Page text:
The summer of 1789 heralded the arrival of dark days for many in Britain: revolution in France, the Russians were on the march in the east, and the swearing in of an American president seemingly confirmed that the former colonies would not, as had been widely predicted, collapse into anarchy. But for the residents of the Poultry in London, the long summer of 1789 brought a new terror: the threat of a disturbed night’s sleep. Throughout June of that year the occupants of this oddly-named thoroughfare had been woken by the sound of someone knocking loudly at their doors during the dead of night. Inevitably this mysterious caller would always vanish before the householder had chance to answer the door, and speculation about his identity quickly became rife throughout the area.
After being awoken on several occasions by the sound of someone ringing his front doorbell during the small hours, Thomas Ribight of 40 Poultry hit on a novel idea for unmasking this nocturnal nuisance caller. Ribright was an optician and manufacturer of scientific instruments of some renown; he was also a keen amateur scientist and had recently completed a number of experiments on the conductive properties of different metals when exposed to a strong electrical current. Before retiring to bed one evening he sprinkled a large quantity of tin filings over his front doorstep and connected a length of copper wire to handle of his doorbell. The other end of the wire was connected to a Leyden Jar, a sort of primitive battery, which Ribright had charged with a large charge of static electricity. With his trap set, he duly took himself to bed and fell into a fitful sleep.
Sometime later he was awoken suddenly by the sound of a loud scream at his front door. Running downstairs, he threw the door open and saw the figure of Peter Wheeler, a neighbour, slumped in the doorway clutching his hand in agony. Wheeler was a well-known figure in the Poultry; a successful grocer and tea-dealer who had been nicknamed ‘Count Fig’ by his neighbours on account of both his wealth and the affected airs and graces he had adopted since coming into money. Wheeler had subsequently quarreled with several of his neighbours, including Ribright, and decided to get his own back by sallying forth at nights to knock them from their beds. The little grocer eventually managed to stumble to his feet and, assuming that he had been the victim of some lethal assault, yelled “What! You shoot people eh?! Damn ye!” before staggering off in the direction of his home. The noise alerted a number of passersby, including members of the city watch, but on learning the reasons for Wheeler’s predicament, they too decided to enjoy a laugh at the hapless Count Fig’s expense.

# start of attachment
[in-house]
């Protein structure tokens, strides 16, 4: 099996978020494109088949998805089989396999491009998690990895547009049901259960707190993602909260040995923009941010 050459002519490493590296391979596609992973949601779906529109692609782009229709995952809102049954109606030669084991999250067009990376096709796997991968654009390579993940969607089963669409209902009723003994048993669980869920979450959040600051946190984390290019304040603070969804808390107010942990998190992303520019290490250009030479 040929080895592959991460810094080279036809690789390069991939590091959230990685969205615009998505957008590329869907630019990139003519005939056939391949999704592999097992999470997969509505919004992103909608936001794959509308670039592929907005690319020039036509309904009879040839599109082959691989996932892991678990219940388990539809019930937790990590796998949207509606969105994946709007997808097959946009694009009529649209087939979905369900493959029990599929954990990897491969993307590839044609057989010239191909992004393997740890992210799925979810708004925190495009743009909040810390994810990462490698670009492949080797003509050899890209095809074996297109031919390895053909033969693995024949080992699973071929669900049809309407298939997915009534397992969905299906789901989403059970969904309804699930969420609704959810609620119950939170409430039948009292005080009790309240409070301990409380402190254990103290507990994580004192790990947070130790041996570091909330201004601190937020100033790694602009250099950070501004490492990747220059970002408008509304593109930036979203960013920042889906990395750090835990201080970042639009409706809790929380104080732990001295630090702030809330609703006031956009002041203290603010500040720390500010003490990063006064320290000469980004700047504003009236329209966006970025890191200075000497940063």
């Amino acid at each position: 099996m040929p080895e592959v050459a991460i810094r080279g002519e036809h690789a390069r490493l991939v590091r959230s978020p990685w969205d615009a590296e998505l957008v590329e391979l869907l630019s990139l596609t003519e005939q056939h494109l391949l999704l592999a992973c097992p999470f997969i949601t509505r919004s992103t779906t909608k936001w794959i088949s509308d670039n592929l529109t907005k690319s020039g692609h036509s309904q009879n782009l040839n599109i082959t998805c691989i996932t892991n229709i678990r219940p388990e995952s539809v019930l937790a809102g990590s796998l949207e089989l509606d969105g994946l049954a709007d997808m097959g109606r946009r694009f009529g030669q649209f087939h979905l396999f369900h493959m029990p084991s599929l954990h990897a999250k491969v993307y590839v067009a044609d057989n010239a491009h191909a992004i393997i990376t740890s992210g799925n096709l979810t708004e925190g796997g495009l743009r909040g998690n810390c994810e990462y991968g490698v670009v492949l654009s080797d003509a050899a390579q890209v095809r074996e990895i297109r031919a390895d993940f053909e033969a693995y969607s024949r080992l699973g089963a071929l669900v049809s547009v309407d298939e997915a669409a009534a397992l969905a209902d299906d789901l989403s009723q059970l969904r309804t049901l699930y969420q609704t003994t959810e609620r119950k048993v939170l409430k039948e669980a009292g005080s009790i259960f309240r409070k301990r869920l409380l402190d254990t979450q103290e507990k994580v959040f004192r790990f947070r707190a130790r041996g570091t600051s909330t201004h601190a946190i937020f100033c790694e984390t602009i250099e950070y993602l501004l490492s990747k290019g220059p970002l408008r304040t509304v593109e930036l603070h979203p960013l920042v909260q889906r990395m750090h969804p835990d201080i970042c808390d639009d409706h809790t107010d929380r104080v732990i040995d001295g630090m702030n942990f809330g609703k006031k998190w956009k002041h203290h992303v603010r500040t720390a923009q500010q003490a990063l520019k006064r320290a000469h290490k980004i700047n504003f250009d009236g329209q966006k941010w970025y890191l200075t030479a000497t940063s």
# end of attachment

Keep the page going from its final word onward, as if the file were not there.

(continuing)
The story quickly spread across London and was reported in the Times 29th June 1789. It is presumably from this account that a number of caricaturists took their inspiration, as prints relying the incident soon began to appear in the window’s of the city’s printshops. Animal magnetism on an improv’d method or Count Fig in a trance, published by W. Price of Tower Hill on 2nd July 1789 is the only one of these prints to carry a publication line and date. It shows Wheeler being blasted away from Ribright’s door, much to the amusement of two watchmen and a drab who happy to be passing by. The image is accompanied by the following limerick:
…The Count attack’d the Inchanted Wire
Unconscious of the latant Fire,
Which hurld him prostrate on the Stones
Screaming aloud my bones – my Bones
The Watch approachd & bear the Wight
Home on their Shoulders all be Sh[i]te
Two other prints, almost certainly both the work of by the same artist and publisher, were also produced anonymously around this time. The first of these was The downfall, of Peter Ficus, commonly called Count Fig, the little grocer, which also shows Fig in the moments after being electrocuted. The second, Peter Fig the little grocer, commonly call’d Count Fig, has been more carefully engraved and was presumably produced at a slightly later date in order to capitalise on the on-going interest in the subject. It shows Wheeler striking a rather ridiculous pose in his shop and contains a rhyme which compares his features to those of a baboon.
The public’s interest sparked a rash of increasingly fanciful accounts of the incident which Ribright himself eventually felt compelled to correct. On the 8th July 1789 a letter appeared in the Times, stating the facts of the matter as relayed here and stating that the author was willing to swear an affidavit to that effect if needs be.